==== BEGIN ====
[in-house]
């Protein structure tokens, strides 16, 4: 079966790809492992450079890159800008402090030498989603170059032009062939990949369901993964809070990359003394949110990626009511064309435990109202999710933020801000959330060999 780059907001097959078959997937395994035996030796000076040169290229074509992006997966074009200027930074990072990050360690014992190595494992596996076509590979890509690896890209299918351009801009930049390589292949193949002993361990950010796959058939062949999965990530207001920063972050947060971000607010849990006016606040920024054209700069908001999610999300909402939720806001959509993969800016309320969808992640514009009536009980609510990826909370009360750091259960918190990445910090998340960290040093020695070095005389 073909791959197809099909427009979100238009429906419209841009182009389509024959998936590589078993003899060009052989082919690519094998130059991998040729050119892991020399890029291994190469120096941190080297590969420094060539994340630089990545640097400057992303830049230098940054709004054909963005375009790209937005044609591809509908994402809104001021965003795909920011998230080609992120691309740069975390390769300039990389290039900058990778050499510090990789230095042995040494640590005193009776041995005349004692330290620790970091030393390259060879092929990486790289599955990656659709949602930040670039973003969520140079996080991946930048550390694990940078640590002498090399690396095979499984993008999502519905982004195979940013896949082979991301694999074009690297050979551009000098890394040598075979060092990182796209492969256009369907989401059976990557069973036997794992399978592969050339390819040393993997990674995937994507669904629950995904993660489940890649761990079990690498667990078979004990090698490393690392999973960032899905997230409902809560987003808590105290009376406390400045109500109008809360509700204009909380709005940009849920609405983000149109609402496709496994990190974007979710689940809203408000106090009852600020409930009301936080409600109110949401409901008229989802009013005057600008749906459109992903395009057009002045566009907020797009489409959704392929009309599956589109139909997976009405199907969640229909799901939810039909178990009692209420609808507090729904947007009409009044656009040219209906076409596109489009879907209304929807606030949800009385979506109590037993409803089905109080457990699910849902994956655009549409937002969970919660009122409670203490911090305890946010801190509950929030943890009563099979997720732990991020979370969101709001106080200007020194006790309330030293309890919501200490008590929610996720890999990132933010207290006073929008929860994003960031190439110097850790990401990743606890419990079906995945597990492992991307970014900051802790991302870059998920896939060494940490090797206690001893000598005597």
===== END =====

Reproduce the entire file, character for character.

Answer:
[in-house]
């Protein structure tokens, strides 16, 4: 079966790809492992450079890159800008402090030498989603170059032009062939990949369901993964809070990359003394949110990626009511064309435990109202999710933020801000959330060999 780059907001097959078959997937395994035996030796000076040169290229074509992006997966074009200027930074990072990050360690014992190595494992596996076509590979890509690896890209299918351009801009930049390589292949193949002993361990950010796959058939062949999965990530207001920063972050947060971000607010849990006016606040920024054209700069908001999610999300909402939720806001959509993969800016309320969808992640514009009536009980609510990826909370009360750091259960918190990445910090998340960290040093020695070095005389 073909791959197809099909427009979100238009429906419209841009182009389509024959998936590589078993003899060009052989082919690519094998130059991998040729050119892991020399890029291994190469120096941190080297590969420094060539994340630089990545640097400057992303830049230098940054709004054909963005375009790209937005044609591809509908994402809104001021965003795909920011998230080609992120691309740069975390390769300039990389290039900058990778050499510090990789230095042995040494640590005193009776041995005349004692330290620790970091030393390259060879092929990486790289599955990656659709949602930040670039973003969520140079996080991946930048550390694990940078640590002498090399690396095979499984993008999502519905982004195979940013896949082979991301694999074009690297050979551009000098890394040598075979060092990182796209492969256009369907989401059976990557069973036997794992399978592969050339390819040393993997990674995937994507669904629950995904993660489940890649761990079990690498667990078979004990090698490393690392999973960032899905997230409902809560987003808590105290009376406390400045109500109008809360509700204009909380709005940009849920609405983000149109609402496709496994990190974007979710689940809203408000106090009852600020409930009301936080409600109110949401409901008229989802009013005057600008749906459109992903395009057009002045566009907020797009489409959704392929009309599956589109139909997976009405199907969640229909799901939810039909178990009692209420609808507090729904947007009409009044656009040219209906076409596109489009879907209304929807606030949800009385979506109590037993409803089905109080457990699910849902994956655009549409937002969970919660009122409670203490911090305890946010801190509950929030943890009563099979997720732990991020979370969101709001106080200007020194006790309330030293309890919501200490008590929610996720890999990132933010207290006073929008929860994003960031190439110097850790990401990743606890419990079906995945597990492992991307970014900051802790991302870059998920896939060494940490090797206690001893000598005597």